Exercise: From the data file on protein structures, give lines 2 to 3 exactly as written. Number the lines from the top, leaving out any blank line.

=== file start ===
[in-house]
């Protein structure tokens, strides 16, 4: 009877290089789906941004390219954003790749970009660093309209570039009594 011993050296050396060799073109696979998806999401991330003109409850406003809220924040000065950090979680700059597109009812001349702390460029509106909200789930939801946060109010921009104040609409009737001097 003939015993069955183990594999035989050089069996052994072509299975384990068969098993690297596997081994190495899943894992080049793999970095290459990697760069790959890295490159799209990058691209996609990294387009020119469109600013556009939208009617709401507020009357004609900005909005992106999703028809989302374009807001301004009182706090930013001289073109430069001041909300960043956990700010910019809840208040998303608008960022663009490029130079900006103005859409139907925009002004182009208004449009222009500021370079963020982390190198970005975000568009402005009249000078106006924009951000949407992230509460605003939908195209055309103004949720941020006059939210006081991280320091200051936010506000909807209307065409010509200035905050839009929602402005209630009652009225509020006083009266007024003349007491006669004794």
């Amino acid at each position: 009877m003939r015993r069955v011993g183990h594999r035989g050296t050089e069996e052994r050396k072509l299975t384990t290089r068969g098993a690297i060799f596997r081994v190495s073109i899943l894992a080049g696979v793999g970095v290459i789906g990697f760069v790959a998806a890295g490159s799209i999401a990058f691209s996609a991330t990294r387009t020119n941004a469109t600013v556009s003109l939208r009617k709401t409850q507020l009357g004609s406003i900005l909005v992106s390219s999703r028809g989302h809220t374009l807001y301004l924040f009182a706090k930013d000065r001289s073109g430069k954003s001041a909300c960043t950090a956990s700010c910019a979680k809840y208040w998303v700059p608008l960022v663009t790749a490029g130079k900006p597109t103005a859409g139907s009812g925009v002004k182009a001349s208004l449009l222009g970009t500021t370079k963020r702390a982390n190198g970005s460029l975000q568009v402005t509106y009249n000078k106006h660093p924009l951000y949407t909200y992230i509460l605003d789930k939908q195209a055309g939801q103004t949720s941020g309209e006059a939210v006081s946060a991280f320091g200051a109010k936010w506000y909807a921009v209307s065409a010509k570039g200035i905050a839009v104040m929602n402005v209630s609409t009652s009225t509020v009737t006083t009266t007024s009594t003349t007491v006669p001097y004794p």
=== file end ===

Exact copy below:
């Protein structure tokens, strides 16, 4: 009877290089789906941004390219954003790749970009660093309209570039009594 011993050296050396060799073109696979998806999401991330003109409850406003809220924040000065950090979680700059597109009812001349702390460029509106909200789930939801946060109010921009104040609409009737001097 003939015993069955183990594999035989050089069996052994072509299975384990068969098993690297596997081994190495899943894992080049793999970095290459990697760069790959890295490159799209990058691209996609990294387009020119469109600013556009939208009617709401507020009357004609900005909005992106999703028809989302374009807001301004009182706090930013001289073109430069001041909300960043956990700010910019809840208040998303608008960022663009490029130079900006103005859409139907925009002004182009208004449009222009500021370079963020982390190198970005975000568009402005009249000078106006924009951000949407992230509460605003939908195209055309103004949720941020006059939210006081991280320091200051936010506000909807209307065409010509200035905050839009929602402005209630009652009225509020006083009266007024003349007491006669004794």
């Amino acid at each position: 009877m003939r015993r069955v011993g183990h594999r035989g050296t050089e069996e052994r050396k072509l299975t384990t290089r068969g098993a690297i060799f596997r081994v190495s073109i899943l894992a080049g696979v793999g970095v290459i789906g990697f760069v790959a998806a890295g490159s799209i999401a990058f691209s996609a991330t990294r387009t020119n941004a469109t600013v556009s003109l939208r009617k709401t409850q507020l009357g004609s406003i900005l909005v992106s390219s999703r028809g989302h809220t374009l807001y301004l924040f009182a706090k930013d000065r001289s073109g430069k954003s001041a909300c960043t950090a956990s700010c910019a979680k809840y208040w998303v700059p608008l960022v663009t790749a490029g130079k900006p597109t103005a859409g139907s009812g925009v002004k182009a001349s208004l449009l222009g970009t500021t370079k963020r702390a982390n190198g970005s460029l975000q568009v402005t509106y009249n000078k106006h660093p924009l951000y949407t909200y992230i509460l605003d789930k939908q195209a055309g939801q103004t949720s941020g309209e006059a939210v006081s946060a991280f320091g200051a109010k936010w506000y909807a921009v209307s065409a010509k570039g200035i905050a839009v104040m929602n402005v209630s609409t009652s009225t509020v009737t006083t009266t007024s009594t003349t007491v006669p001097y004794p």